Charge Eight is predicated upon the facts set forth in Charge Seven and alleges that the respondent engaged in conduct that adversely reflects on his fitness as a lawyer, in violation of Code of Professional Responsibility DR 1-102(a)(7) (22 NYCRR 1200.3[a][7] ).

Based on the evidence adduced, we conclude that the Special Referee erred in failing to sustain Charge One, Charge Three, in part, and Charges Four through Eight.   Accordingly, the motion to disaffirm the Special Referee's report is granted to the extent that Charge One, Charge Three to the extent that it alleges a violation of Code of Professional Responsibility DR 1-102(a)(7) ( 22 NYCRR 1200.3[a][7] ), and Charges Four, Five, Six, Seven, and Eight are sustained, and is denied to the extent that the Special Referee's findings that Charge Two and the balance of Charge Three are not sustained is confirmed.

 In determining an appropriate measure of discipline to impose, the petitioner points out that the respondent has a disciplinary history consisting of three Letters of Caution and one Admonition.   On April 18, 1997, he was cautioned for failing to provide his client with the written retainer required by all attorneys retained in a contingent fee matter and for settling a collection matter without the permission of his client.   The petitioner noted that the respondent's own motion regarding practicality cannot be substituted for his client's decision.   It was further noted that such conduct was considered problematic and that only the relatively low dollar amount of the collection settlement avoided the issuance of a more severe sanction.

On June 20, 1997, the petitioner cautioned the respondent for failing to provide his client with a retainer agreement as required in a contingent fee arrangement.   On June 30, 2000, the petitioner cautioned the respondent for communicating with a represented party despite clear instructions to cease such communication, in violation of Code of Professional Responsibility DR 7-104(a)(1) (22 NYCRR 1200.35[a][1] ).

On September 18, 2001, the petitioner issued a Letter of Admonition for the respondent's failure to inform a debtor that there was no valid debt and, therefore, no merit to the threatened litigation.

The respondent submitted a separate memorandum in which he takes issue with the facts underlying each matter and the conclusions reached by the petitioner.   Having failed to avail himself of the review mechanism set forth in 22 NYCRR 691.6(a), the respondent will not be heard to raise such objections at this juncture.

Notwithstanding the efforts of the respondent to cast his derelictions in the light of mere office failures and “de minimis,” “ambiguous” violations of the rules, we find that ample evidence of Disciplinary Rule violations has been established.   Although no serious harm resulted to his clients in these three collection matters, the respondent has engaged in various practices which should not be condoned.   Under the totality of circumstances, the respondent is suspended from the practice of law for a period of one year.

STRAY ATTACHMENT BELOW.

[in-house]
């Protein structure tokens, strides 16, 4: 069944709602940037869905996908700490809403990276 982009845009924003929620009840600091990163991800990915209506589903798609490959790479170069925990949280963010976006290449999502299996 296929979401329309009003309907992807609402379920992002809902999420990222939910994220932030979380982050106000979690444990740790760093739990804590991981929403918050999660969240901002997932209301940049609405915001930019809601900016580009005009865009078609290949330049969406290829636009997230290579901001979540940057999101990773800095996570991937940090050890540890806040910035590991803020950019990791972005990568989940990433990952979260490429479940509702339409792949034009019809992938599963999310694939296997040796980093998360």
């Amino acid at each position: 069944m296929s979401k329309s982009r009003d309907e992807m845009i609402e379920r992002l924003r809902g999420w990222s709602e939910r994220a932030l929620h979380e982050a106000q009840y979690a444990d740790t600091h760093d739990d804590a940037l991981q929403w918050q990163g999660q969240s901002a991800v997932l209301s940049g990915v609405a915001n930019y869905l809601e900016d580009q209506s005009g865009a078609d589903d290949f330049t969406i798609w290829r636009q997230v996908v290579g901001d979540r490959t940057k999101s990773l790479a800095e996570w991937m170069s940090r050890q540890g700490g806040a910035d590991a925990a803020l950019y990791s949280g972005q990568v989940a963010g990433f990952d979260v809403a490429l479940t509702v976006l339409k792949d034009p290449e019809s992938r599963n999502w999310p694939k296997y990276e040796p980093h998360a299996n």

ORDERED that the motion to disaffirm the Special Referee's report is granted to the extent that Charges One, Charge Three to the extent that it alleges a violation of Code of Professional Responsibility DR 1-102(a)(7) ( 22 NYCRR 1200.3[a][7] ), and Charges Four, Five, Six, Seven, and Eight are sustained and the motion is otherwise denied;  and it is further,

ORDERED that the respondent, Amos Weinberg, is suspended from the practice of law for a period of one year, commencing November 30, 2005, and continuing until the further order of this court, with leave to the respondent to apply for reinstatement no sooner than six months before the expiration of the said period of one year, upon furnishing satisfactory proof that during the said period he (1) refrained from practicing or attempting to practice law, (2) fully complied with this opinion and order and with the terms and provisions of the written rules governing the conduct of disbarred, suspended, and resigned attorneys (see 22 NYCRR 691.10), (3) complied with the continuing legal education requirements of 22 NYCRR 691.11(c)(2), and (4) otherwise properly conducted himself;  and it is further,

ORDERED that pursuant to Judiciary Law § 90, during the period of suspension and until the further order of this court, the respondent, Amos Weinberg, shall desist and refrain from (1) practicing law in any form, either as principal or agent, clerk, or employee of another, (2) appearing as an attorney or counselor-at-law before any court, Judge, Justice, board, commission, or other public authority, (3) giving to another an opinion as to the law or its application or any advice in relation thereto, and (4) holding himself out in any way as an attorney and counselor-at-law;  and it is further,

ORDERED that if the respondent, Amos Weinberg, has been issued a secure pass by the Office of Court Administration, it shall be returned forthwith to the issuing agency and the respondent shall certify to the same in his affidavit of compliance pursuant to 22 NYCRR 691.10(f).

PER CURIAM.